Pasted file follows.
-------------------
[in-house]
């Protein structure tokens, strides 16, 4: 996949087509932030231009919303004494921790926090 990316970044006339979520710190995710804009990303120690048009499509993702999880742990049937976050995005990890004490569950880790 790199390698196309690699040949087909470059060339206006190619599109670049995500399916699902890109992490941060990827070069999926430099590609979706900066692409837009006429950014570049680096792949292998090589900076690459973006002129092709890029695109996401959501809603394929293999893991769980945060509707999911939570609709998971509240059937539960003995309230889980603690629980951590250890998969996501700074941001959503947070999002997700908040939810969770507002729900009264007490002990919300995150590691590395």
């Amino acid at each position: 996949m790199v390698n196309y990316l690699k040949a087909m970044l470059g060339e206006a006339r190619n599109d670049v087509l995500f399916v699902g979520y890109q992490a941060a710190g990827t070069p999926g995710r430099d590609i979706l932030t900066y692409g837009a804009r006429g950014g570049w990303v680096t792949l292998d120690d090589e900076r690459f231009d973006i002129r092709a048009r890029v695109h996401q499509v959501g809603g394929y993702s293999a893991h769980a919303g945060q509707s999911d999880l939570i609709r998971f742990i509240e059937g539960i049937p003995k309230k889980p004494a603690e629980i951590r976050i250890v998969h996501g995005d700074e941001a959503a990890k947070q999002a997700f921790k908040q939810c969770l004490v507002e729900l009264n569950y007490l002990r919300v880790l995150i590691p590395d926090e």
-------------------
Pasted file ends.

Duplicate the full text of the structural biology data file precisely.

[in-house]
């Protein structure tokens, strides 16, 4: 996949087509932030231009919303004494921790926090 990316970044006339979520710190995710804009990303120690048009499509993702999880742990049937976050995005990890004490569950880790 790199390698196309690699040949087909470059060339206006190619599109670049995500399916699902890109992490941060990827070069999926430099590609979706900066692409837009006429950014570049680096792949292998090589900076690459973006002129092709890029695109996401959501809603394929293999893991769980945060509707999911939570609709998971509240059937539960003995309230889980603690629980951590250890998969996501700074941001959503947070999002997700908040939810969770507002729900009264007490002990919300995150590691590395």
């Amino acid at each position: 996949m790199v390698n196309y990316l690699k040949a087909m970044l470059g060339e206006a006339r190619n599109d670049v087509l995500f399916v699902g979520y890109q992490a941060a710190g990827t070069p999926g995710r430099d590609i979706l932030t900066y692409g837009a804009r006429g950014g570049w990303v680096t792949l292998d120690d090589e900076r690459f231009d973006i002129r092709a048009r890029v695109h996401q499509v959501g809603g394929y993702s293999a893991h769980a919303g945060q509707s999911d999880l939570i609709r998971f742990i509240e059937g539960i049937p003995k309230k889980p004494a603690e629980i951590r976050i250890v998969h996501g995005d700074e941001a959503a990890k947070q999002a997700f921790k908040q939810c969770l004490v507002e729900l009264n569950y007490l002990r919300v880790l995150i590691p590395d926090e």